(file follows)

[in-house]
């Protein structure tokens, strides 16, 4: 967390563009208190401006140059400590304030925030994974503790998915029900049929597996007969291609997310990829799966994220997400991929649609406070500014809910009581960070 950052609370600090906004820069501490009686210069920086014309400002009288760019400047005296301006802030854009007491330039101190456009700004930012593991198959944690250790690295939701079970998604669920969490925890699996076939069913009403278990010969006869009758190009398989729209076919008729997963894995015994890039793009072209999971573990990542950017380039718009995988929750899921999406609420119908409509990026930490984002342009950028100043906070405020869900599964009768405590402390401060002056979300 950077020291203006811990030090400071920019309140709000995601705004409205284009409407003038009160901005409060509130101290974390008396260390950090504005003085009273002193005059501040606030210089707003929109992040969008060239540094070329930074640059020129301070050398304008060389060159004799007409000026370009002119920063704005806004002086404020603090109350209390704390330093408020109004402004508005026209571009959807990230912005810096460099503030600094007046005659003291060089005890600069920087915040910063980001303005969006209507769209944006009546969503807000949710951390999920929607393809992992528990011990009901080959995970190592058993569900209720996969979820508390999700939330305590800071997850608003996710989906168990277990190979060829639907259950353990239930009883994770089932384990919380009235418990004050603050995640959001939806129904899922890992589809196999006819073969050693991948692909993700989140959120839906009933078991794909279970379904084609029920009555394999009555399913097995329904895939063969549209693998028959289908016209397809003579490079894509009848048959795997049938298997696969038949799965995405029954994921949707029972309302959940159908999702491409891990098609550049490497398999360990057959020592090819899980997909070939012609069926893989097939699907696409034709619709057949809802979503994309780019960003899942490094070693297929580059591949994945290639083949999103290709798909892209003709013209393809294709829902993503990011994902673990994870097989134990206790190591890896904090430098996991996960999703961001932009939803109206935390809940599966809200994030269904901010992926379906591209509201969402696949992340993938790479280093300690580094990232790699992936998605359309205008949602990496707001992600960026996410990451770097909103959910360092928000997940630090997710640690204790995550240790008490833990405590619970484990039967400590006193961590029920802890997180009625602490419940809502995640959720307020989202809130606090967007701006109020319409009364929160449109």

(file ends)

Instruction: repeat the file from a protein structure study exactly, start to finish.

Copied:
[in-house]
């Protein structure tokens, strides 16, 4: 967390563009208190401006140059400590304030925030994974503790998915029900049929597996007969291609997310990829799966994220997400991929649609406070500014809910009581960070 950052609370600090906004820069501490009686210069920086014309400002009288760019400047005296301006802030854009007491330039101190456009700004930012593991198959944690250790690295939701079970998604669920969490925890699996076939069913009403278990010969006869009758190009398989729209076919008729997963894995015994890039793009072209999971573990990542950017380039718009995988929750899921999406609420119908409509990026930490984002342009950028100043906070405020869900599964009768405590402390401060002056979300 950077020291203006811990030090400071920019309140709000995601705004409205284009409407003038009160901005409060509130101290974390008396260390950090504005003085009273002193005059501040606030210089707003929109992040969008060239540094070329930074640059020129301070050398304008060389060159004799007409000026370009002119920063704005806004002086404020603090109350209390704390330093408020109004402004508005026209571009959807990230912005810096460099503030600094007046005659003291060089005890600069920087915040910063980001303005969006209507769209944006009546969503807000949710951390999920929607393809992992528990011990009901080959995970190592058993569900209720996969979820508390999700939330305590800071997850608003996710989906168990277990190979060829639907259950353990239930009883994770089932384990919380009235418990004050603050995640959001939806129904899922890992589809196999006819073969050693991948692909993700989140959120839906009933078991794909279970379904084609029920009555394999009555399913097995329904895939063969549209693998028959289908016209397809003579490079894509009848048959795997049938298997696969038949799965995405029954994921949707029972309302959940159908999702491409891990098609550049490497398999360990057959020592090819899980997909070939012609069926893989097939699907696409034709619709057949809802979503994309780019960003899942490094070693297929580059591949994945290639083949999103290709798909892209003709013209393809294709829902993503990011994902673990994870097989134990206790190591890896904090430098996991996960999703961001932009939803109206935390809940599966809200994030269904901010992926379906591209509201969402696949992340993938790479280093300690580094990232790699992936998605359309205008949602990496707001992600960026996410990451770097909103959910360092928000997940630090997710640690204790995550240790008490833990405590619970484990039967400590006193961590029920802890997180009625602490419940809502995640959720307020989202809130606090967007701006109020319409009364929160449109």